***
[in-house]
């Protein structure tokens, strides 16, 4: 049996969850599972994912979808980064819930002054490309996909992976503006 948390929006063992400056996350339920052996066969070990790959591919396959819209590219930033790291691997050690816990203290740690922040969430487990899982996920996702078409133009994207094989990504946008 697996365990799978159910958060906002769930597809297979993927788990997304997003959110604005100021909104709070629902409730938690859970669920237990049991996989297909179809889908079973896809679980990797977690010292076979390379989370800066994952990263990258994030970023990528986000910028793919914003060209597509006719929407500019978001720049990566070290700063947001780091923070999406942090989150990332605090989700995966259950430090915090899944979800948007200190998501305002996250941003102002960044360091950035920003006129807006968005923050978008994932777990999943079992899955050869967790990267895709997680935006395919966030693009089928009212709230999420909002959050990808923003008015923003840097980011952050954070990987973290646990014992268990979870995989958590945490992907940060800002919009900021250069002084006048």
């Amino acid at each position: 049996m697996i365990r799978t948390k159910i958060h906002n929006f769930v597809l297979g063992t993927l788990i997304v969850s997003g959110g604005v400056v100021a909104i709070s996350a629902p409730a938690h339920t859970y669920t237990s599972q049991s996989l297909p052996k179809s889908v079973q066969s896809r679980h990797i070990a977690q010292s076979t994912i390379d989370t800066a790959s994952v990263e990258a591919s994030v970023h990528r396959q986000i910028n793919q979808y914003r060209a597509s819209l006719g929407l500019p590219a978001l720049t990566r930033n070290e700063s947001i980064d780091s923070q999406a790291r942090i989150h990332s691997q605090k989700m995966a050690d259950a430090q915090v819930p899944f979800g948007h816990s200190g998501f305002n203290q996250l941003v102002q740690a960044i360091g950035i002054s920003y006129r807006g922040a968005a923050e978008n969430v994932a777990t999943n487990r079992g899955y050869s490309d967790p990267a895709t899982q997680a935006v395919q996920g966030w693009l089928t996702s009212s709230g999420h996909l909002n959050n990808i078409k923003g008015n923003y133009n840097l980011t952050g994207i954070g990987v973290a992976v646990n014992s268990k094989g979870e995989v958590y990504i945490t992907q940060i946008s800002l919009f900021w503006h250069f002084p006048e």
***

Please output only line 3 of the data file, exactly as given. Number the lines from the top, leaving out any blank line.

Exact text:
């Amino acid at each position: 049996m697996i365990r799978t948390k159910i958060h906002n929006f769930v597809l297979g063992t993927l788990i997304v969850s997003g959110g604005v400056v100021a909104i709070s996350a629902p409730a938690h339920t859970y669920t237990s599972q049991s996989l297909p052996k179809s889908v079973q066969s896809r679980h990797i070990a977690q010292s076979t994912i390379d989370t800066a790959s994952v990263e990258a591919s994030v970023h990528r396959q986000i910028n793919q979808y914003r060209a597509s819209l006719g929407l500019p590219a978001l720049t990566r930033n070290e700063s947001i980064d780091s923070q999406a790291r942090i989150h990332s691997q605090k989700m995966a050690d259950a430090q915090v819930p899944f979800g948007h816990s200190g998501f305002n203290q996250l941003v102002q740690a960044i360091g950035i002054s920003y006129r807006g922040a968005a923050e978008n969430v994932a777990t999943n487990r079992g899955y050869s490309d967790p990267a895709t899982q997680a935006v395919q996920g966030w693009l089928t996702s009212s709230g999420h996909l909002n959050n990808i078409k923003g008015n923003y133009n840097l980011t952050g994207i954070g990987v973290a992976v646990n014992s268990k094989g979870e995989v958590y990504i945490t992907q940060i946008s800002l919009f900021w503006h250069f002084p006048e």